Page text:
Let’s talk about sex
What is sexual health?
Sexual health refers to our physical, emotional, mental and social wellbeing as it relates to sexuality.
Good sexual health means:
- having a positive and respectful approach to sexuality and sexual relationships
- being able to have pleasurable and safe sexual experiences that are free of coercion, discrimination and violence (WHO 2006)
- when it feels right for you, having safe, consensual sex.
What is sex?
Sex means different things to different people, and everyone has the right to define what sex means for them.
It includes many types of sexual activity:
- penetrative sex: when an object, sex toy or penis is inserted into the vagina or anus
- oral sex: sexual pleasure using the mouth, genitals or anus
- masturbation and mutual masturbation: deriving sexual pleasure from self stimulation, with or without sex toys. Mutual masturbation is when two or more people masturbate together.
What is consent?
Consent is an essential part of having sex with other people.
The main principles of sexual consent can be remembered using the acronym FRIES:
Freely given: consent must be freely given by a person with full capacity to make the decision. Everyone should feel supported to make up their own mind about what they want to do. Consent obtained by pressure, force or manipulation is not freely given. In some circumstances, a person doesn’t have capacity to consent, for example, if they’re asleep, or under the influence of alcohol or drugs.
Reversible: you have the right to change your mind at any point. Even if you’ve done something before, or you’re in the middle of having sex, you can withdraw consent at any time. If someone withdraws their consent, you should stop the sexual activity immediately.
Informed: everyone involved needs to know what they’re consenting to (this also includes informing a partner of any STIs).
Enthusiastic: positive verbal communication and body language is essential to any sexual interaction. If someone isn’t excited, there’s no consent.
Specific: everyone must enthusiastically consent to every single act that is taking place. For example, you might be okay with going to the bedroom to kiss, but that doesn’t mean you consent to having oral sex.
Sexual health checks
If you’re sexually active, you should get a sexual health check at least once a year. Even if you’ve only had sex once, you should still get a sexual health check.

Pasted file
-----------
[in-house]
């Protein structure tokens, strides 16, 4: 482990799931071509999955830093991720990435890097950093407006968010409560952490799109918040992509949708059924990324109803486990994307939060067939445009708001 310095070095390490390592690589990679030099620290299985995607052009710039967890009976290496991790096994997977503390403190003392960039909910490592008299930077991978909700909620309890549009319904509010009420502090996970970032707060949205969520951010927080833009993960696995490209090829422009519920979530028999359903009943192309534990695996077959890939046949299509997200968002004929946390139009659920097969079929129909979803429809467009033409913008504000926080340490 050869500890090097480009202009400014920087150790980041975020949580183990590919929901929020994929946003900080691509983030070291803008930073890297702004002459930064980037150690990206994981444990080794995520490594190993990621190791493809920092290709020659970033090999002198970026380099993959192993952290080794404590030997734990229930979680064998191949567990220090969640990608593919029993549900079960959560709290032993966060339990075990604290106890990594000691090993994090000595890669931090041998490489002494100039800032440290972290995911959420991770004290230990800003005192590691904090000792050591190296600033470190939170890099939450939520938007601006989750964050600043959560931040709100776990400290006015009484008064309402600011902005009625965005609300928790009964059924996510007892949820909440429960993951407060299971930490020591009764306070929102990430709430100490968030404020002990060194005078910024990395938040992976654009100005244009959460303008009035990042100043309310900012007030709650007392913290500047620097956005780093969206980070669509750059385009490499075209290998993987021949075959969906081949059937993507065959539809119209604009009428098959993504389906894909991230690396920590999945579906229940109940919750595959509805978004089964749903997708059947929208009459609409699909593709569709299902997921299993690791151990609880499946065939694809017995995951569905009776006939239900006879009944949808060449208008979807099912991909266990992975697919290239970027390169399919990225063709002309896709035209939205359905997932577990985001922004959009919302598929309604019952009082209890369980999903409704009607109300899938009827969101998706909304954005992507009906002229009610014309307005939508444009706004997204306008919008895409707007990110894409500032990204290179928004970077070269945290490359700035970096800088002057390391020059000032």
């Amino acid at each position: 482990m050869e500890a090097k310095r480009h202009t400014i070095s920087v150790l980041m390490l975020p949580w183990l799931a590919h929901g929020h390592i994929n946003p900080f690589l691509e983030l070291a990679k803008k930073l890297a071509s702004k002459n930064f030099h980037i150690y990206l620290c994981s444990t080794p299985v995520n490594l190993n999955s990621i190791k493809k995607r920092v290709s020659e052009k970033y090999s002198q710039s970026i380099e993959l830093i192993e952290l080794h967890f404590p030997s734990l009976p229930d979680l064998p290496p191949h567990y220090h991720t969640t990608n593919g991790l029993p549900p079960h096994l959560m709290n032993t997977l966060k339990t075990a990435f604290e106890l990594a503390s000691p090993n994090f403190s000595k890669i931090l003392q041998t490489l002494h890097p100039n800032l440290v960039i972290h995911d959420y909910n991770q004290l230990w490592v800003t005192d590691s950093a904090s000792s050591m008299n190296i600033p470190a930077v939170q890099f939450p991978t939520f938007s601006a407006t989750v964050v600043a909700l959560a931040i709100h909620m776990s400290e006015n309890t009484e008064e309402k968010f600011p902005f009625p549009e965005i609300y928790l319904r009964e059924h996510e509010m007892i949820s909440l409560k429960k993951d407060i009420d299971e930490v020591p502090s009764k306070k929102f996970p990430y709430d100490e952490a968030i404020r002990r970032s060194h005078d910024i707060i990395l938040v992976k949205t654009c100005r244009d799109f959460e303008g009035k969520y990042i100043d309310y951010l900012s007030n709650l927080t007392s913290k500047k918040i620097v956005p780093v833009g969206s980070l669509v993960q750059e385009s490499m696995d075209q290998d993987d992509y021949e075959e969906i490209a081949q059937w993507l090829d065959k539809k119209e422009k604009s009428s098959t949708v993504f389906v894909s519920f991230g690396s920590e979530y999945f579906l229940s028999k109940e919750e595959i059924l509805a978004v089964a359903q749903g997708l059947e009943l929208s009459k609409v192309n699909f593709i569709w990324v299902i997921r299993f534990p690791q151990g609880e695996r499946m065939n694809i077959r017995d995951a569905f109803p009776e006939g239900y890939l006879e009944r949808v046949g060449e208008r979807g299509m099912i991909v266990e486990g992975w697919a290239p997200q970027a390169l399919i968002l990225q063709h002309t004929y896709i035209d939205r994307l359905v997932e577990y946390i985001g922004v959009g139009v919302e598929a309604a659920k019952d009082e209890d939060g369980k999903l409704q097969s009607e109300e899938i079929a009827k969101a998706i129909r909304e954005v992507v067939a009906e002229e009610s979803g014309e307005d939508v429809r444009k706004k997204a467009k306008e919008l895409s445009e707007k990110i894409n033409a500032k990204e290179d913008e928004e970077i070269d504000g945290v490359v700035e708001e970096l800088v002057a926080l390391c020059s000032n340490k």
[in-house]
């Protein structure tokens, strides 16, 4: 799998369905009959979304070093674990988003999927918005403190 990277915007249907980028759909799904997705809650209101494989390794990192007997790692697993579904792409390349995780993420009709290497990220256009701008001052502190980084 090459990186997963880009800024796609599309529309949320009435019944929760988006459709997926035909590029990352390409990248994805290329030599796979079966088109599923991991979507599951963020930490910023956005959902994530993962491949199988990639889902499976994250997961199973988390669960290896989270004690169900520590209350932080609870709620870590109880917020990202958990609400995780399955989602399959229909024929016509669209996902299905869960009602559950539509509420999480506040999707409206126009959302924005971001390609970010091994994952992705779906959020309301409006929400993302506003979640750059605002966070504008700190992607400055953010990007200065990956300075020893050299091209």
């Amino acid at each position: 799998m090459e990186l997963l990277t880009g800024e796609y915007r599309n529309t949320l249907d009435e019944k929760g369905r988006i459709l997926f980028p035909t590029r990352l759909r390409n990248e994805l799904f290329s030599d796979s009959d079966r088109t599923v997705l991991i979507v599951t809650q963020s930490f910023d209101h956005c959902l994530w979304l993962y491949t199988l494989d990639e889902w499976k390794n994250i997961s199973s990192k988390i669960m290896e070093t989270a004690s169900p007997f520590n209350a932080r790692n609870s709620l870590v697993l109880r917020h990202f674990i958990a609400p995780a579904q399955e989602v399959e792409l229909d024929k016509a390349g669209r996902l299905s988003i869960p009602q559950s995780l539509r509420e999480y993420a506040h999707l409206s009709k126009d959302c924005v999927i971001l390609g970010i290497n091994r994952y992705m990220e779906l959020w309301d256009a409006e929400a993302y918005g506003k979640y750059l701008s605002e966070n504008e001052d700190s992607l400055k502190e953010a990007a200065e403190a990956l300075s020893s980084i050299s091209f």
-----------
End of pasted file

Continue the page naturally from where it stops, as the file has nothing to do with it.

It’s also important to get a health check:
- when you change sexual partners
- if you’ve had unprotected sex or your contraception has failed (e.g. a condom breaks).
Protection and contraception
There are many different kinds of bodies, and many different types of sex, and there’s protection for all of them.
Having safe sex involves protecting yourself (and your sexual partner) against sexually transmitted infections (STIs) (and, if applicable, unplanned pregnancy).
STIs (sometimes called STDs) are infections spread from one person to another, usually during vaginal, anal, or oral sex. They’re common, and many people who have them don’t have any symptoms. But without treatment, STIs can lead to serious health issues.
Contraception is used during sexual intercourse to prevent pregnancy.
Condoms and dental dams are the only form of contraception that protect against STIs. They do this by preventing physical contact between genitals, the mouth, and the anus.
There are many contraceptive methods that prevent pregnancy. These methods differ according to cost, whether they contain any hormones, how often they must be used, and how they feel. It’s important to use contraceptive methods that feel right for you.
You have many options:
- external condoms: a thin tube-shaped film worn over the penis
- internal condoms: a soft plastic pouch inserted into the vagina
- birth control implants: a small thin rod that is inserted into the arm and releases hormones
- IUDs: a small device that is inserted into the uterus (some IUDs release hormones)
- the pill and minipill: a pill that is ingested daily and contains hormones
- outercourse: engaging in sexual activities that don’t involve penetration of the vagina or anus
- abstinence: choosing not to engage in sexual activity, or only engaging in certain sexual activities.
This is not an exhaustive list, so to find out more, see Family Planning Victoria’s contraception page. It’s a good idea to discuss these options with your doctor.
Terminating a pregnancy
If you become pregnant, you can terminate your pregnancy if you choose to. Abortion is a safe and legal medical procedure in Victoria and the cost varies depending on the clinic.
You can check out Family Planning Victoria’s information on abortion. You can also reach out to a number of organisations for counselling, support or advice:
- Monash University Health Service at Caulfield, Clayton and Peninsula campuses
- Marie Stope’s telehealth service: advice on facing an unplanned pregnancy
- 1800 My Options: information about contraception, pregnancy options and sexual health in Victoria
- I had one too: an online platform to share stories about abortion.
Get more information
For more information you can check out the following resources and services:
- Monash University Health Services at Caulfield, Clayton and Peninsula campuses
- Monash Pharmacy: located at the Campus Centre, Clayton Campus
- Listen to our podcast Episode 22: Let’s talk about sex
- Family Planning Victoria: provides resources and information on sexual health care. Call 1800 013 952
- Melbourne Sexual Health Centre: provides free and anonymous STI tests. Call (03) 9341 6200
- Thorne Harbour Health Centre Clinic: provides general health care for the LGTBIQ community and specialist care for people living with HIV. Call (03) 9525 5866
- Resources in other languages and in plain English: